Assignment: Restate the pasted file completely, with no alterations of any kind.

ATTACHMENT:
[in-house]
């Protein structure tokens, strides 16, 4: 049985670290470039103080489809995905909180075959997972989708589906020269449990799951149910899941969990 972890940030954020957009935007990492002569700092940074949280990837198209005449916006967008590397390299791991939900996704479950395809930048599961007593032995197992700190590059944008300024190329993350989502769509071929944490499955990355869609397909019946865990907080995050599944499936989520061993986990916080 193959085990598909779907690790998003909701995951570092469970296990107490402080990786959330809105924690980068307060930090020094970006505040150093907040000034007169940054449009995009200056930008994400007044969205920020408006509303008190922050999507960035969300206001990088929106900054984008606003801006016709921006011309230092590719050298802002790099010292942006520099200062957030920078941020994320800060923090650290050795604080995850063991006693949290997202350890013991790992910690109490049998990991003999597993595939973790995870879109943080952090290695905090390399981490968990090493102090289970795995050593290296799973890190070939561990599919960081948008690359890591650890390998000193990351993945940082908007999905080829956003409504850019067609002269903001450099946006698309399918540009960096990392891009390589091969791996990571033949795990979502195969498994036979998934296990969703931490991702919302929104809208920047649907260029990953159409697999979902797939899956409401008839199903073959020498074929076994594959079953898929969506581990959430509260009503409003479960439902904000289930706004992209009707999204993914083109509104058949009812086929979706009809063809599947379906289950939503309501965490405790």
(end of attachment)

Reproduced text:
[in-house]
């Protein structure tokens, strides 16, 4: 049985670290470039103080489809995905909180075959997972989708589906020269449990799951149910899941969990 972890940030954020957009935007990492002569700092940074949280990837198209005449916006967008590397390299791991939900996704479950395809930048599961007593032995197992700190590059944008300024190329993350989502769509071929944490499955990355869609397909019946865990907080995050599944499936989520061993986990916080 193959085990598909779907690790998003909701995951570092469970296990107490402080990786959330809105924690980068307060930090020094970006505040150093907040000034007169940054449009995009200056930008994400007044969205920020408006509303008190922050999507960035969300206001990088929106900054984008606003801006016709921006011309230092590719050298802002790099010292942006520099200062957030920078941020994320800060923090650290050795604080995850063991006693949290997202350890013991790992910690109490049998990991003999597993595939973790995870879109943080952090290695905090390399981490968990090493102090289970795995050593290296799973890190070939561990599919960081948008690359890591650890390998000193990351993945940082908007999905080829956003409504850019067609002269903001450099946006698309399918540009960096990392891009390589091969791996990571033949795990979502195969498994036979998934296990969703931490991702919302929104809208920047649907260029990953159409697999979902797939899956409401008839199903073959020498074929076994594959079953898929969506581990959430509260009503409003479960439902904000289930706004992209009707999204993914083109509104058949009812086929979706009809063809599947379906289950939503309501965490405790």